Wednesday, March 24, 2010

What Traits Should a Board Member Possess?

We all sit around and talk about the trait selection within our breeding programs and what we are selecting for to meet our herd goals. This process can be applied to a breed association as well and board members who govern and lead it. The comments I make hear apply equally to sitting board members as well as potential board members, candidates. I am not writing to endorse any candidate, quite to the contrary. What I do want to discuss is what it takes to be an effective board member of a livestock breed association. First let me say being on any board is not for the tame at heart. The demands of the position are high in terms of time and energy. It is impossible to make decisions that all of the membership agree with and support. There will always be disagreements among board members as to what is best for the association; this is actually good for the organization as it provokes thought and debate. However it is none the less challenging.

Boards are a representative form of governance; individuals are elected to serve the membership. This is much like the form of government that governs our nation. Many people mistakenly believe that both our government and associations such as ours are democratic where by the members have a say in all matters, this is incorrect. In fact nothing would ever be accomplished if every issue was taken to a popular vote. This should not be taken to say that a once a person is elected they should forget to ask the membership who elected them for direction and input. Elected members must always remember to be aware of how the majority of the membership feels and what needs they have.

The first trait I want to discuss is duty of loyalty. Directors must exercise good judgment in the discharge of their duties in the operations of the association. They must discharge their actions in good faith and in the best interest of the association. What this means to me is that a director must wear the hat of the association rather than that of their own ranch. This is not easy and is sometimes quite challenging. In my experience some members can do this while others cannot. There are times when processes that may have worked well for a member’s individual ranch will not work in the best interest of the association. You must ask yourself is the person able to separate the best interest of the association from their own personal best interest.

What programs or business ventures does a potential member have that may compromise their ability to put the association first? After a member discloses conflicts will they remove themselves from votes or decisions they may benefit from? You must be able to believe that the person on the board represents the best interests of the association, your association, and not what benefits them personally.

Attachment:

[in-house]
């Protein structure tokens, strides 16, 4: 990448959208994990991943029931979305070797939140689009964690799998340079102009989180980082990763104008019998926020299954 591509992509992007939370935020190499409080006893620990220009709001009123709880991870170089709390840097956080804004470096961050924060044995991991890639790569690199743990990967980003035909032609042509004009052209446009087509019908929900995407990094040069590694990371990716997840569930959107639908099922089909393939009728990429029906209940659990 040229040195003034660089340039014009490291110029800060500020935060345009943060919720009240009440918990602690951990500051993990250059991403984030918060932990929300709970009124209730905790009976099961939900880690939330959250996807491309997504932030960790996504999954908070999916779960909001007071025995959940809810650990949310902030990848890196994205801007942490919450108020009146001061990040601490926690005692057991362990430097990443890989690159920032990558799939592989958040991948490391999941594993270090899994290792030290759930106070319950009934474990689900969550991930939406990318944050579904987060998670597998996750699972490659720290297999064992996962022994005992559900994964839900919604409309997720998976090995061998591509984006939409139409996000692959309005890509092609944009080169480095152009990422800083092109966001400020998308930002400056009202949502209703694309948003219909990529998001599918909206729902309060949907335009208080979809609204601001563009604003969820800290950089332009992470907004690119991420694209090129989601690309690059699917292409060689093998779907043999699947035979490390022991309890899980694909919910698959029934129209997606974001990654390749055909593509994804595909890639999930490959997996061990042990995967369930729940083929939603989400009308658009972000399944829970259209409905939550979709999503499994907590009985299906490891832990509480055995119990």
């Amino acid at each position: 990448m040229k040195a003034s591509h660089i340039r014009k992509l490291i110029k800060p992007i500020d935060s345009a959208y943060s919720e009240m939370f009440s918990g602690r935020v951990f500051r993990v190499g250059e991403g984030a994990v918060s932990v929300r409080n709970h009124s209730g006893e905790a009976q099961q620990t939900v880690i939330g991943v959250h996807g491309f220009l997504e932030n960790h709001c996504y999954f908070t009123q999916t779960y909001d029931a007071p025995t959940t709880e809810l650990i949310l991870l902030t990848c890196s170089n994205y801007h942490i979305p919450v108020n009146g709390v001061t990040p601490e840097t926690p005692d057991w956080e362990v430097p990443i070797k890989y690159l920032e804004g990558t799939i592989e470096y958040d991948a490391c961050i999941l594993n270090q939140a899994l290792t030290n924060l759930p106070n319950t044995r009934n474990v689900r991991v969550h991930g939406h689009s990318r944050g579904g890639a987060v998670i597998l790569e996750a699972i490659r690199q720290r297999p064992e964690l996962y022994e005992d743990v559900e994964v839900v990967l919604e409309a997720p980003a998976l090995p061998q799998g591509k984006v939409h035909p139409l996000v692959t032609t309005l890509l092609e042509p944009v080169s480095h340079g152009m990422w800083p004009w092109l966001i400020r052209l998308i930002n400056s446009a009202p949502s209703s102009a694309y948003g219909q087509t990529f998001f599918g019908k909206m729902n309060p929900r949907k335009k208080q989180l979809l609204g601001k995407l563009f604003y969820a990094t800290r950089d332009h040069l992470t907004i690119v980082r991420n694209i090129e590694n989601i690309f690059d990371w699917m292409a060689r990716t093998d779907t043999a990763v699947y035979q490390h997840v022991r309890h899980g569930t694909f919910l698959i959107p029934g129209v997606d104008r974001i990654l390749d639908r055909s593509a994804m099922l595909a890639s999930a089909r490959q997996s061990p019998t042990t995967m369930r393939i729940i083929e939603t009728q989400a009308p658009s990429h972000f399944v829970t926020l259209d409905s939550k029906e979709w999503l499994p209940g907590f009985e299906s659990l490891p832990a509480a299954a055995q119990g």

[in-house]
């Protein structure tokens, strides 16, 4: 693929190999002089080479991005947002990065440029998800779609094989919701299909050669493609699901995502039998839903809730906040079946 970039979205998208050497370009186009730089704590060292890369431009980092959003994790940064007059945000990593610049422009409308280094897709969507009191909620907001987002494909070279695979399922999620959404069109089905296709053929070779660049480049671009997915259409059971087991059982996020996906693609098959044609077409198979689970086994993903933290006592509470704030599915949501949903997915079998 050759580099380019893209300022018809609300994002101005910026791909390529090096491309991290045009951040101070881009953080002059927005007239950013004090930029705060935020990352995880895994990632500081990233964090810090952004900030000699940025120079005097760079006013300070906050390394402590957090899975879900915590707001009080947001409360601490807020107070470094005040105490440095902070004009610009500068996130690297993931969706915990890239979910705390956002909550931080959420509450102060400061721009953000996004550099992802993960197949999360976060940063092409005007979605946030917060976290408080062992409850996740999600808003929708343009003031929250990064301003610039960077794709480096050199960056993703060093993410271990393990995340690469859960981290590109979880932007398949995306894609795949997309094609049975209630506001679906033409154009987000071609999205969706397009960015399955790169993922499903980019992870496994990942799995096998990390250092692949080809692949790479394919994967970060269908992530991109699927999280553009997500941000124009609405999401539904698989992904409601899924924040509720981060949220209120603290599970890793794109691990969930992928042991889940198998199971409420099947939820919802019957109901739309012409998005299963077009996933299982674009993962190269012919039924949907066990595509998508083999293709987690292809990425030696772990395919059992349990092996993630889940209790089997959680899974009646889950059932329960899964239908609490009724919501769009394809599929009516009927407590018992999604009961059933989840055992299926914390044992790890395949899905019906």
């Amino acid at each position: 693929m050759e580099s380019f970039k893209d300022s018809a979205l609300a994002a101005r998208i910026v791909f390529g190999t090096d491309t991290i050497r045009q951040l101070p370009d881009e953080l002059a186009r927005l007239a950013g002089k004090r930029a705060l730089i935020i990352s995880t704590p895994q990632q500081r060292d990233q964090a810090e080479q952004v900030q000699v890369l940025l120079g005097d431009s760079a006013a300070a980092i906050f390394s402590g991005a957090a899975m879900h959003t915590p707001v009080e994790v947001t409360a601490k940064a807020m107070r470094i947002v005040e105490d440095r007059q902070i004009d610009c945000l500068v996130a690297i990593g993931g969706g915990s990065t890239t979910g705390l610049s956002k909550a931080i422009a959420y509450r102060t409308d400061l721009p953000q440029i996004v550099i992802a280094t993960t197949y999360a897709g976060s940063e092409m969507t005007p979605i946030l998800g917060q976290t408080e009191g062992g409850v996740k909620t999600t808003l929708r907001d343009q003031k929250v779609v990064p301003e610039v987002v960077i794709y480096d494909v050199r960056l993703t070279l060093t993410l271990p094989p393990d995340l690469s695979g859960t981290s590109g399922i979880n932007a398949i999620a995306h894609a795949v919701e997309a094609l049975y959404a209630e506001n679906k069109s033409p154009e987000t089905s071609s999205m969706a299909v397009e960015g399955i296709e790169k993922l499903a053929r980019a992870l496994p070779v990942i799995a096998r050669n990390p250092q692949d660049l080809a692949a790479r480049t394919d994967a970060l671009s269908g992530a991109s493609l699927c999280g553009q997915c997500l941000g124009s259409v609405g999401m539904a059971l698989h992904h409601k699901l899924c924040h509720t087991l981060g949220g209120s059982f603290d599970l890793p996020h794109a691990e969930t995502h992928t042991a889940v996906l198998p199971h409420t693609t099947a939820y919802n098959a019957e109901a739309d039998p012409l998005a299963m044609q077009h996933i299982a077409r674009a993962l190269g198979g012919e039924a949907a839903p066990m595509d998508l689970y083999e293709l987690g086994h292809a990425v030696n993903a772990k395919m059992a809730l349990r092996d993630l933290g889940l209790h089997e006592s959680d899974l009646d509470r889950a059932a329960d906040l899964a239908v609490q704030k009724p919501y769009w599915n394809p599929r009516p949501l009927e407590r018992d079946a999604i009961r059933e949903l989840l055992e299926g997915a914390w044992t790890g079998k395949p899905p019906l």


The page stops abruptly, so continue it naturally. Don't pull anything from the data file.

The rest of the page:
What leadership and vision does a person possess? While many members may bring specific skills to the board from their life experience ask yourself what kind of a leadership skills they will bring to the association. What is the vision they hold for the association? Where do they see the association in 1 year, 3 years and 10 years? And more importantly what do they propose to do to make those things happen. It is easy to say we need to be more efficient or have better programs but bringing forth ideas to make those things happen is something totally different. And often more challenging is getting the board to agree to those ideas so they can become reality. Leadership is a skill that is seriously lacking in our society today. It is a skill that is important to rally fellow board members around a goal and get those board members to embrace it and move it forward. Equally important is the ability to get the general membership motivated to rally behind programs that are put forth so that there is support and buy in, without this nothing will be successful.

Will the person devote the time necessary to the position and will they have the courage the make tough decisions. There most certainly will be pressures to make decisions from friends, fellow board members and membership at large. Is the person strong enough to make the right decision under these conditions?

How does the director view the association and how does this align with your views? What programs do they support and how do they propose to make changes? Do you feel the director understands what it takes to lead the association forward; do they have the skills needed? Does a director have values similar to yours? Can they relate to you and your ranch? Do they understand your needs?

Important questions that are seldom asked: Which, if any, members owe the director money directly related to the industry and who does the director owe money to directly related to industry? Stated another way, are there any financial obligations between board members, or between board members and others in the industry, which might influence that board member’s actions? Will a Director steer clear of influence from outstanding financial obligations and declare conflicts of interest that may arise.

In closing take the time to formulate an opinion as to what you believe your association should be. Then take the time to ask the questions necessary to find what members fit the bill. Hopefully this thought process will help you to better understand your organization and help you to make decision for its future. If you do not devote the time to the process you may not like the results.


1 comment:

  1. The best indicator of future performance is past performance. Look at past performance when considering any candidate for any office-do they have a history of voting "present", an indicator of attendance, not an indicator of a position. Have they demonstrated an ability to subordinate a personal agenda from a vote for organizational good. Does the candidate have a history of benefiting from decisions they have supporte